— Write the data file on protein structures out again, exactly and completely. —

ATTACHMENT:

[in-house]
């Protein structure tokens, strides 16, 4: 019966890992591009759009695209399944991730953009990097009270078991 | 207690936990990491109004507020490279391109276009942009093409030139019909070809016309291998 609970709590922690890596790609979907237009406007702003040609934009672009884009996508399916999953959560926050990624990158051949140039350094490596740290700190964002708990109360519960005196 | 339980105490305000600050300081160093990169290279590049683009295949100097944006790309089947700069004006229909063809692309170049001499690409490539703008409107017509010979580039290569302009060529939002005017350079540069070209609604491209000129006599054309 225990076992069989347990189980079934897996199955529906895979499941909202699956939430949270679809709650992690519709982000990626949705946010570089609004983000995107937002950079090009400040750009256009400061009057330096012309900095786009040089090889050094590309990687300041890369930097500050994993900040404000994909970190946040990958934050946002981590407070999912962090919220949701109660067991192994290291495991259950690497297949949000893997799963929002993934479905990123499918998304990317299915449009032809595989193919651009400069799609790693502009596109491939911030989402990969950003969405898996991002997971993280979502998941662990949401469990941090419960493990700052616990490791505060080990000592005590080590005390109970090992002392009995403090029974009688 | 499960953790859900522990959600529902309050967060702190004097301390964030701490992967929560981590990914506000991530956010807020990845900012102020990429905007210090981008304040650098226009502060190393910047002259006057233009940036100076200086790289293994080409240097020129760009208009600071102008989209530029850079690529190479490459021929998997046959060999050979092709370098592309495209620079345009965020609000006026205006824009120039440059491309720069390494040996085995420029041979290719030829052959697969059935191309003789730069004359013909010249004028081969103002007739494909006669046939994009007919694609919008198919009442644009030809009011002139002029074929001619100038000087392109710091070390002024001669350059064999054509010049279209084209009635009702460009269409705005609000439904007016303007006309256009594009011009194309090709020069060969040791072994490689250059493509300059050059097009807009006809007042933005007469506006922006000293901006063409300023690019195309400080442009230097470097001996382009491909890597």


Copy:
[in-house]
């Protein structure tokens, strides 16, 4: 019966890992591009759009695209399944991730953009990097009270078991 | 207690936990990491109004507020490279391109276009942009093409030139019909070809016309291998 609970709590922690890596790609979907237009406007702003040609934009672009884009996508399916999953959560926050990624990158051949140039350094490596740290700190964002708990109360519960005196 | 339980105490305000600050300081160093990169290279590049683009295949100097944006790309089947700069004006229909063809692309170049001499690409490539703008409107017509010979580039290569302009060529939002005017350079540069070209609604491209000129006599054309 225990076992069989347990189980079934897996199955529906895979499941909202699956939430949270679809709650992690519709982000990626949705946010570089609004983000995107937002950079090009400040750009256009400061009057330096012309900095786009040089090889050094590309990687300041890369930097500050994993900040404000994909970190946040990958934050946002981590407070999912962090919220949701109660067991192994290291495991259950690497297949949000893997799963929002993934479905990123499918998304990317299915449009032809595989193919651009400069799609790693502009596109491939911030989402990969950003969405898996991002997971993280979502998941662990949401469990941090419960493990700052616990490791505060080990000592005590080590005390109970090992002392009995403090029974009688 | 499960953790859900522990959600529902309050967060702190004097301390964030701490992967929560981590990914506000991530956010807020990845900012102020990429905007210090981008304040650098226009502060190393910047002259006057233009940036100076200086790289293994080409240097020129760009208009600071102008989209530029850079690529190479490459021929998997046959060999050979092709370098592309495209620079345009965020609000006026205006824009120039440059491309720069390494040996085995420029041979290719030829052959697969059935191309003789730069004359013909010249004028081969103002007739494909006669046939994009007919694609919008198919009442644009030809009011002139002029074929001619100038000087392109710091070390002024001669350059064999054509010049279209084209009635009702460009269409705005609000439904007016303007006309256009594009011009194309090709020069060969040791072994490689250059493509300059050059097009807009006809007042933005007469506006922006000293901006063409300023690019195309400080442009230097470097001996382009491909890597």